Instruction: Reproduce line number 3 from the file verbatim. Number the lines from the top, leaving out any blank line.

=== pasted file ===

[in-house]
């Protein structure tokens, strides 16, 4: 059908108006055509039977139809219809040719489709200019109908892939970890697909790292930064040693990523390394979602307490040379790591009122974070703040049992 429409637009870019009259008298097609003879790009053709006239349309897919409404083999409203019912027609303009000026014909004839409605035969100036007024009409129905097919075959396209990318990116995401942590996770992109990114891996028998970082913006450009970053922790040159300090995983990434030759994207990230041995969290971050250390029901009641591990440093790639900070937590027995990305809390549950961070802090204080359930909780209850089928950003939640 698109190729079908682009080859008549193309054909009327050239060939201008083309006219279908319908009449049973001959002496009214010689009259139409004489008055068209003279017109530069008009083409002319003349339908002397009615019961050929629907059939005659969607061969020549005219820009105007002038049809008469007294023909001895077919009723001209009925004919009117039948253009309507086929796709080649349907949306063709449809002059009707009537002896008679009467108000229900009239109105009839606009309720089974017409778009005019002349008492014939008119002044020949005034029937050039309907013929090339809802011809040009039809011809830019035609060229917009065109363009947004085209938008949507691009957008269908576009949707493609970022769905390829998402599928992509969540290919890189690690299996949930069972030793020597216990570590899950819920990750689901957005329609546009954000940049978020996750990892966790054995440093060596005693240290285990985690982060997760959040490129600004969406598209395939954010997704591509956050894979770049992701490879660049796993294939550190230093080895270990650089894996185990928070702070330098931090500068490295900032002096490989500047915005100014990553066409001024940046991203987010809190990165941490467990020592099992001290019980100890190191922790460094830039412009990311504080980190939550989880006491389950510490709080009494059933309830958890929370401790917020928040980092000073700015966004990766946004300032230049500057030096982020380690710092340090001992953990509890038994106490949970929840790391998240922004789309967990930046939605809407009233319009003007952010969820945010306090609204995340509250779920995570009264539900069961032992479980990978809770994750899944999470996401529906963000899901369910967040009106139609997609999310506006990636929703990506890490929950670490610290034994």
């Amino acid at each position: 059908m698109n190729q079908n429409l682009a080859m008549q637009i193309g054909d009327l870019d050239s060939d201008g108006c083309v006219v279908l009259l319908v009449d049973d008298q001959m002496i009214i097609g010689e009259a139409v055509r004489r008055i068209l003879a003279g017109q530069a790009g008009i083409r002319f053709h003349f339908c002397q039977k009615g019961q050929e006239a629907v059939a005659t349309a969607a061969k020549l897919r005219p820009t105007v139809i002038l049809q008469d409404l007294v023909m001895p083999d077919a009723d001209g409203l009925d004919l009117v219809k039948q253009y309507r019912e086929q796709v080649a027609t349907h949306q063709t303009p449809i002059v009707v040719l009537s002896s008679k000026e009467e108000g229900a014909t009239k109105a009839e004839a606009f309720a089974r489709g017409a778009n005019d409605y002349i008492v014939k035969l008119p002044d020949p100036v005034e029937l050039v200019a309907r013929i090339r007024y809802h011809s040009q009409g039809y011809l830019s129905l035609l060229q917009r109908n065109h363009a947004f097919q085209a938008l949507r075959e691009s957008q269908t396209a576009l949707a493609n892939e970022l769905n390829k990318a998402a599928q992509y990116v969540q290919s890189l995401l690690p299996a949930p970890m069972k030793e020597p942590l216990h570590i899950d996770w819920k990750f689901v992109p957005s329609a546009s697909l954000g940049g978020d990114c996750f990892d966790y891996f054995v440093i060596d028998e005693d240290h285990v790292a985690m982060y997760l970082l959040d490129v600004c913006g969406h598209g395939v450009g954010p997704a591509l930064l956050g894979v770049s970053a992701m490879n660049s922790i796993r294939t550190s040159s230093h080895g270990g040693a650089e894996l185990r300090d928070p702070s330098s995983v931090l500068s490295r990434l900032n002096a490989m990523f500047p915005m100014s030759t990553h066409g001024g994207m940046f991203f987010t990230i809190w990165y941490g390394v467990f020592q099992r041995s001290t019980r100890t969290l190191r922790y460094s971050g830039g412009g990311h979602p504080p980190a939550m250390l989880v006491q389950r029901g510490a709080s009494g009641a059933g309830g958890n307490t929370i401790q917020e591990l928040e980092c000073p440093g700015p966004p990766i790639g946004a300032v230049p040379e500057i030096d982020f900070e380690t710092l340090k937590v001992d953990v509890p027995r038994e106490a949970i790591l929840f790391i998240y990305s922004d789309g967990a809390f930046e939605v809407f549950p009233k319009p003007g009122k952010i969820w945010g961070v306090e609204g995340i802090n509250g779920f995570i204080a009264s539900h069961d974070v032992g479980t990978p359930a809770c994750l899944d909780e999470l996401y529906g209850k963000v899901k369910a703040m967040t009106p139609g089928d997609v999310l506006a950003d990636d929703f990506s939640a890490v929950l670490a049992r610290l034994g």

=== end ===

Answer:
């Amino acid at each position: 059908m698109n190729q079908n429409l682009a080859m008549q637009i193309g054909d009327l870019d050239s060939d201008g108006c083309v006219v279908l009259l319908v009449d049973d008298q001959m002496i009214i097609g010689e009259a139409v055509r004489r008055i068209l003879a003279g017109q530069a790009g008009i083409r002319f053709h003349f339908c002397q039977k009615g019961q050929e006239a629907v059939a005659t349309a969607a061969k020549l897919r005219p820009t105007v139809i002038l049809q008469d409404l007294v023909m001895p083999d077919a009723d001209g409203l009925d004919l009117v219809k039948q253009y309507r019912e086929q796709v080649a027609t349907h949306q063709t303009p449809i002059v009707v040719l009537s002896s008679k000026e009467e108000g229900a014909t009239k109105a009839e004839a606009f309720a089974r489709g017409a778009n005019d409605y002349i008492v014939k035969l008119p002044d020949p100036v005034e029937l050039v200019a309907r013929i090339r007024y809802h011809s040009q009409g039809y011809l830019s129905l035609l060229q917009r109908n065109h363009a947004f097919q085209a938008l949507r075959e691009s957008q269908t396209a576009l949707a493609n892939e970022l769905n390829k990318a998402a599928q992509y990116v969540q290919s890189l995401l690690p299996a949930p970890m069972k030793e020597p942590l216990h570590i899950d996770w819920k990750f689901v992109p957005s329609a546009s697909l954000g940049g978020d990114c996750f990892d966790y891996f054995v440093i060596d028998e005693d240290h285990v790292a985690m982060y997760l970082l959040d490129v600004c913006g969406h598209g395939v450009g954010p997704a591509l930064l956050g894979v770049s970053a992701m490879n660049s922790i796993r294939t550190s040159s230093h080895g270990g040693a650089e894996l185990r300090d928070p702070s330098s995983v931090l500068s490295r990434l900032n002096a490989m990523f500047p915005m100014s030759t990553h066409g001024g994207m940046f991203f987010t990230i809190w990165y941490g390394v467990f020592q099992r041995s001290t019980r100890t969290l190191r922790y460094s971050g830039g412009g990311h979602p504080p980190a939550m250390l989880v006491q389950r029901g510490a709080s009494g009641a059933g309830g958890n307490t929370i401790q917020e591990l928040e980092c000073p440093g700015p966004p990766i790639g946004a300032v230049p040379e500057i030096d982020f900070e380690t710092l340090k937590v001992d953990v509890p027995r038994e106490a949970i790591l929840f790391i998240y990305s922004d789309g967990a809390f930046e939605v809407f549950p009233k319009p003007g009122k952010i969820w945010g961070v306090e609204g995340i802090n509250g779920f995570i204080a009264s539900h069961d974070v032992g479980t990978p359930a809770c994750l899944d909780e999470l996401y529906g209850k963000v899901k369910a703040m967040t009106p139609g089928d997609v999310l506006a950003d990636d929703f990506s939640a890490v929950l670490a049992r610290l034994g």